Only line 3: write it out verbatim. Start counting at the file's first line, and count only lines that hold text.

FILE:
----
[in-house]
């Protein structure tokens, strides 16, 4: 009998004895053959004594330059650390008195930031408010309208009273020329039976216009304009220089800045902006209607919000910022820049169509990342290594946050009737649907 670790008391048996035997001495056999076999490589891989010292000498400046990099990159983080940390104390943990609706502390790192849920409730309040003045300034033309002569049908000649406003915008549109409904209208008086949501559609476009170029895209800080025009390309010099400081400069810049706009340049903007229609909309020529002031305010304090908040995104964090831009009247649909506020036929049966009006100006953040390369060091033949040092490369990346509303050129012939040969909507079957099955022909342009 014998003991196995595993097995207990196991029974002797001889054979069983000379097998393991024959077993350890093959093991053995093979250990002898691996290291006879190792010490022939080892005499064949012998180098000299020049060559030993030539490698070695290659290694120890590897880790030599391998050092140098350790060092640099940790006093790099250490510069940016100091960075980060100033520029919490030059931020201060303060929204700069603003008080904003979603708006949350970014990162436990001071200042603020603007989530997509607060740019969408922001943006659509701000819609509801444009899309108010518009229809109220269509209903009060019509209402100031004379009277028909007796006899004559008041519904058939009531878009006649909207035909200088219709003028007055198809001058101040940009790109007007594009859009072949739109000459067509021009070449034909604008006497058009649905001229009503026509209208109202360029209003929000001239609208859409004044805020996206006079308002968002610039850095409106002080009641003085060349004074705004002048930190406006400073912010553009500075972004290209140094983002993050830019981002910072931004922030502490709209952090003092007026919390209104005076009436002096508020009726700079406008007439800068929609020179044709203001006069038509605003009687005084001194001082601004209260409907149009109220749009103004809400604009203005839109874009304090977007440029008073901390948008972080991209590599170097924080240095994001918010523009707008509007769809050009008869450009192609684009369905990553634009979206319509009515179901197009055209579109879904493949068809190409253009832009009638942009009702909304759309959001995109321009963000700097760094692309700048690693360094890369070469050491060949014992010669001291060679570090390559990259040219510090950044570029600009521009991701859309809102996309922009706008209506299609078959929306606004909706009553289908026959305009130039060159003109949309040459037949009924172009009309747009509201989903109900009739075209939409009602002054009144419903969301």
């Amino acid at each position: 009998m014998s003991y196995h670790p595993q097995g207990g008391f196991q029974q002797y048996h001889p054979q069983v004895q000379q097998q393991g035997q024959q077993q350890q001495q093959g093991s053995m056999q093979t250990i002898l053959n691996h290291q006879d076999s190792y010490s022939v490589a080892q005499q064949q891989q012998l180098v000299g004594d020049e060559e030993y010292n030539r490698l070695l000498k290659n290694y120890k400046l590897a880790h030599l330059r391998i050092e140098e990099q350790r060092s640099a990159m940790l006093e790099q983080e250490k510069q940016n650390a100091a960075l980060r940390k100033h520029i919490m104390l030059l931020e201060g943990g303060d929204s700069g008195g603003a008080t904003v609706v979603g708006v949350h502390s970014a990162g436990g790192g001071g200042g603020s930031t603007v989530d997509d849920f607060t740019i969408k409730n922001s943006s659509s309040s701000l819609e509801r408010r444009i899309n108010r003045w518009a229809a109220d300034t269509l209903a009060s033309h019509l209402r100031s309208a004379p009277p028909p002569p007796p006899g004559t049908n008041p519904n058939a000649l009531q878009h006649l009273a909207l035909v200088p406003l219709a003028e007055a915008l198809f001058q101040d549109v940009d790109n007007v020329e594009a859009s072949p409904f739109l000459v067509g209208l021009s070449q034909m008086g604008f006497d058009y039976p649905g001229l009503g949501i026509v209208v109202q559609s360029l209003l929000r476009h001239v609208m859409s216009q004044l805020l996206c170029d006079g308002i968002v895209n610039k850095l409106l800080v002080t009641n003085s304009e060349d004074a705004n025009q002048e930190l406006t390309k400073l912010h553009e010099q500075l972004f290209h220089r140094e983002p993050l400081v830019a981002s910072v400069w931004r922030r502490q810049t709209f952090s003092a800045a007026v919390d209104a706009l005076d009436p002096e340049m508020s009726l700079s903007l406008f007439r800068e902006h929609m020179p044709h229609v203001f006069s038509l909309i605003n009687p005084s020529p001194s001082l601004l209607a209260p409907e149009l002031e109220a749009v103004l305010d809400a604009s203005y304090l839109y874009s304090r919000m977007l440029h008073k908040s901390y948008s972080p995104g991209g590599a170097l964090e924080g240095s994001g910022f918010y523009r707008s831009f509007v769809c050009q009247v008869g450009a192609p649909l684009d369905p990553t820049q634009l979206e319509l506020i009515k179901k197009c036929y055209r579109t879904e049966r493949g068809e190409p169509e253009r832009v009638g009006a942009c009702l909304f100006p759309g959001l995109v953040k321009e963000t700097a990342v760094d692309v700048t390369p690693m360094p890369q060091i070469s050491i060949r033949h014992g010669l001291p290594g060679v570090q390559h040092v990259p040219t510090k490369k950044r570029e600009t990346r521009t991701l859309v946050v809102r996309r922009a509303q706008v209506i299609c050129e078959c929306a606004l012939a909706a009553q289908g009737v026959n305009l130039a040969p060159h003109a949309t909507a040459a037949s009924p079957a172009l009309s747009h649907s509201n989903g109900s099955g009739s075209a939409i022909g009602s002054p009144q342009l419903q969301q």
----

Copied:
């Amino acid at each position: 009998m014998s003991y196995h670790p595993q097995g207990g008391f196991q029974q002797y048996h001889p054979q069983v004895q000379q097998q393991g035997q024959q077993q350890q001495q093959g093991s053995m056999q093979t250990i002898l053959n691996h290291q006879d076999s190792y010490s022939v490589a080892q005499q064949q891989q012998l180098v000299g004594d020049e060559e030993y010292n030539r490698l070695l000498k290659n290694y120890k400046l590897a880790h030599l330059r391998i050092e140098e990099q350790r060092s640099a990159m940790l006093e790099q983080e250490k510069q940016n650390a100091a960075l980060r940390k100033h520029i919490m104390l030059l931020e201060g943990g303060d929204s700069g008195g603003a008080t904003v609706v979603g708006v949350h502390s970014a990162g436990g790192g001071g200042g603020s930031t603007v989530d997509d849920f607060t740019i969408k409730n922001s943006s659509s309040s701000l819609e509801r408010r444009i899309n108010r003045w518009a229809a109220d300034t269509l209903a009060s033309h019509l209402r100031s309208a004379p009277p028909p002569p007796p006899g004559t049908n008041p519904n058939a000649l009531q878009h006649l009273a909207l035909v200088p406003l219709a003028e007055a915008l198809f001058q101040d549109v940009d790109n007007v020329e594009a859009s072949p409904f739109l000459v067509g209208l021009s070449q034909m008086g604008f006497d058009y039976p649905g001229l009503g949501i026509v209208v109202q559609s360029l209003l929000r476009h001239v609208m859409s216009q004044l805020l996206c170029d006079g308002i968002v895209n610039k850095l409106l800080v002080t009641n003085s304009e060349d004074a705004n025009q002048e930190l406006t390309k400073l912010h553009e010099q500075l972004f290209h220089r140094e983002p993050l400081v830019a981002s910072v400069w931004r922030r502490q810049t709209f952090s003092a800045a007026v919390d209104a706009l005076d009436p002096e340049m508020s009726l700079s903007l406008f007439r800068e902006h929609m020179p044709h229609v203001f006069s038509l909309i605003n009687p005084s020529p001194s001082l601004l209607a209260p409907e149009l002031e109220a749009v103004l305010d809400a604009s203005y304090l839109y874009s304090r919000m977007l440029h008073k908040s901390y948008s972080p995104g991209g590599a170097l964090e924080g240095s994001g910022f918010y523009r707008s831009f509007v769809c050009q009247v008869g450009a192609p649909l684009d369905p990553t820049q634009l979206e319509l506020i009515k179901k197009c036929y055209r579109t879904e049966r493949g068809e190409p169509e253009r832009v009638g009006a942009c009702l909304f100006p759309g959001l995109v953040k321009e963000t700097a990342v760094d692309v700048t390369p690693m360094p890369q060091i070469s050491i060949r033949h014992g010669l001291p290594g060679v570090q390559h040092v990259p040219t510090k490369k950044r570029e600009t990346r521009t991701l859309v946050v809102r996309r922009a509303q706008v209506i299609c050129e078959c929306a606004l012939a909706a009553q289908g009737v026959n305009l130039a040969p060159h003109a949309t909507a040459a037949s009924p079957a172009l009309s747009h649907s509201n989903g109900s099955g009739s075209a939409i022909g009602s002054p009144q342009l419903q969301q």